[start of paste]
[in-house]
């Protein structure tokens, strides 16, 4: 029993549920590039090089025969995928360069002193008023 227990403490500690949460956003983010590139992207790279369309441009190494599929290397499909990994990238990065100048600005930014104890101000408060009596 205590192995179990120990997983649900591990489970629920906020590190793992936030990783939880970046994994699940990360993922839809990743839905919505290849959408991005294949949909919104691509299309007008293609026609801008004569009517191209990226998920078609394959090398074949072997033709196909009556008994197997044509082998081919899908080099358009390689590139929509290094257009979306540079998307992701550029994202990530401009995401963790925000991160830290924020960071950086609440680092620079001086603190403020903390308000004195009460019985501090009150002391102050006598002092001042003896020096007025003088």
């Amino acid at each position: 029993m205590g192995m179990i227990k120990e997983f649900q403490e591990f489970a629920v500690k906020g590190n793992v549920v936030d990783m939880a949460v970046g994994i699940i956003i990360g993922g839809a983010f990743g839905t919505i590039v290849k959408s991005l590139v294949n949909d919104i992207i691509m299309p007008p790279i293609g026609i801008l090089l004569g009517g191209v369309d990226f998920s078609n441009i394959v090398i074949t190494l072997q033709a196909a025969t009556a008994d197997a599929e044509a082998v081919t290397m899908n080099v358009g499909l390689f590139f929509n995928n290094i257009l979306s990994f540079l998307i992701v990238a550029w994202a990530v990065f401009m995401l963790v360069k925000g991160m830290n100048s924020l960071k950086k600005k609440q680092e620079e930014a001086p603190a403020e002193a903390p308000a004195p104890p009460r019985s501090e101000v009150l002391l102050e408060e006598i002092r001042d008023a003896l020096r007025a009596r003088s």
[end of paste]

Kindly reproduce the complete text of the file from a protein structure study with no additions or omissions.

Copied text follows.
[in-house]
């Protein structure tokens, strides 16, 4: 029993549920590039090089025969995928360069002193008023 227990403490500690949460956003983010590139992207790279369309441009190494599929290397499909990994990238990065100048600005930014104890101000408060009596 205590192995179990120990997983649900591990489970629920906020590190793992936030990783939880970046994994699940990360993922839809990743839905919505290849959408991005294949949909919104691509299309007008293609026609801008004569009517191209990226998920078609394959090398074949072997033709196909009556008994197997044509082998081919899908080099358009390689590139929509290094257009979306540079998307992701550029994202990530401009995401963790925000991160830290924020960071950086609440680092620079001086603190403020903390308000004195009460019985501090009150002391102050006598002092001042003896020096007025003088």
């Amino acid at each position: 029993m205590g192995m179990i227990k120990e997983f649900q403490e591990f489970a629920v500690k906020g590190n793992v549920v936030d990783m939880a949460v970046g994994i699940i956003i990360g993922g839809a983010f990743g839905t919505i590039v290849k959408s991005l590139v294949n949909d919104i992207i691509m299309p007008p790279i293609g026609i801008l090089l004569g009517g191209v369309d990226f998920s078609n441009i394959v090398i074949t190494l072997q033709a196909a025969t009556a008994d197997a599929e044509a082998v081919t290397m899908n080099v358009g499909l390689f590139f929509n995928n290094i257009l979306s990994f540079l998307i992701v990238a550029w994202a990530v990065f401009m995401l963790v360069k925000g991160m830290n100048s924020l960071k950086k600005k609440q680092e620079e930014a001086p603190a403020e002193a903390p308000a004195p104890p009460r019985s501090e101000v009150l002391l102050e408060e006598i002092r001042d008023a003896l020096r007025a009596r003088s």